(4/10) In 1954 British filmmakers took advantage of ten days of studio time left over from a TV show that finished early. The result was this ”Dracula from Space” film, remembered for its latex-clad dominatrix in the title role. It’s a hilariously campy romp played (with some skill) completely straight, and has a surprisingly good technical polish for a non-budget film. Unfortunately the script, whipped together in a matter of days, is disastrous from beginning to end. Features two Hammer horror scream queens.
Devil Girl from Mars (1954, Great Britain). Directed by David MacDonald. Written by John C. Mather & James Eastwood. Starring: Patricia Laffan, Hugh McDermott, Hazel Court, Peter Reynolds, Adrienne Corri, Joseph Tomelty, John Laurie, Sophie Stewart. Produced by Edward & Harry Danziger for Danziger Productions. IMDb score: 5.0/10. Rotten Tomatoes: N/A. Metacritic: N/A.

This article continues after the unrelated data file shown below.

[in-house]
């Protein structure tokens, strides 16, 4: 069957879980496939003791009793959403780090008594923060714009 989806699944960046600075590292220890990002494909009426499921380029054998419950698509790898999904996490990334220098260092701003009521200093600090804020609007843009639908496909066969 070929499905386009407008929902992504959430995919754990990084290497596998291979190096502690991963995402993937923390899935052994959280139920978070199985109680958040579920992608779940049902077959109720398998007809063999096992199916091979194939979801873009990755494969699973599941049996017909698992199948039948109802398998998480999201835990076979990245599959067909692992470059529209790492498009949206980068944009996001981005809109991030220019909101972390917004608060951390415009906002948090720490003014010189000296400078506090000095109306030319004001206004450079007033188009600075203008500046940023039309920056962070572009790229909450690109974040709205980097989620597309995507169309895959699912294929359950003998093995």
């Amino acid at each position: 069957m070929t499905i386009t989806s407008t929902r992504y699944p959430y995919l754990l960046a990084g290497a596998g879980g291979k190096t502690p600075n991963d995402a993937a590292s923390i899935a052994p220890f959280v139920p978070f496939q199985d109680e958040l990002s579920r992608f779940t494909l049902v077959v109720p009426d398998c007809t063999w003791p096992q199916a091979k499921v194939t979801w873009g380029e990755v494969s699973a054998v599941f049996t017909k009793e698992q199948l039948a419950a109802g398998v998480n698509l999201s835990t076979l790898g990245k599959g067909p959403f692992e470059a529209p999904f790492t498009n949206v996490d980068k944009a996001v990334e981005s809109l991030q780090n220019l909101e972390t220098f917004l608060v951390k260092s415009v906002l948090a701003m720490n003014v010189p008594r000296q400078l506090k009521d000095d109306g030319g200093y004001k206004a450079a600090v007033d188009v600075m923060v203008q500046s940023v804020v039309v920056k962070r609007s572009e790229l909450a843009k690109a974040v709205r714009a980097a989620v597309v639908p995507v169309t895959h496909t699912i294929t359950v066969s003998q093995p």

It’s funny how history changes things. Described by ”serious” critics as the low-point in Scottish director David MacDonald’s career, Devil Girl From Mars is the one film he is remembered for today, a film that is loved by science fiction fans and friends of B movies all over the world, and one that inspired both Steven Spielberg and George Lucas. Sure, this ridiculous science fiction yarn probably wasn’t quite what MacDonald had in mind as his legacy when he worked as an assistant producer in Hollywood for Cecil B. DeMille on films like Cleopatra (1934) and The Crusades (1935). After returning to Great Britain in the late thirties, MacDonald made a number of so-called quota quickies, and made himself a name as comedy director. During WWII he directed and/or produced a number of acclaimed morale-boosting documentaries, and his career seemed to be looking upward when he returned to feature film with the well-regarded thriller Snowbound in 1949. Unfortunately when it came time for his final breakthrough, the big-budget historical epic Christopher Columbus (1949), everything fell apart. The film was ridiculed by critics and audiences alike, and almost killed star actor and Oscar winner Frederic March’s career. Described by The New York Times as ”an uninspired succession of legendary but lifeless episode of tableaux”and later by Britmovie as ”a long and extraordinarily tedious affair”, this would have been his legacy unless Devil Girl from Mars would have come along, because nobody remembers any of the other low-budget movies he made after that. Continue reading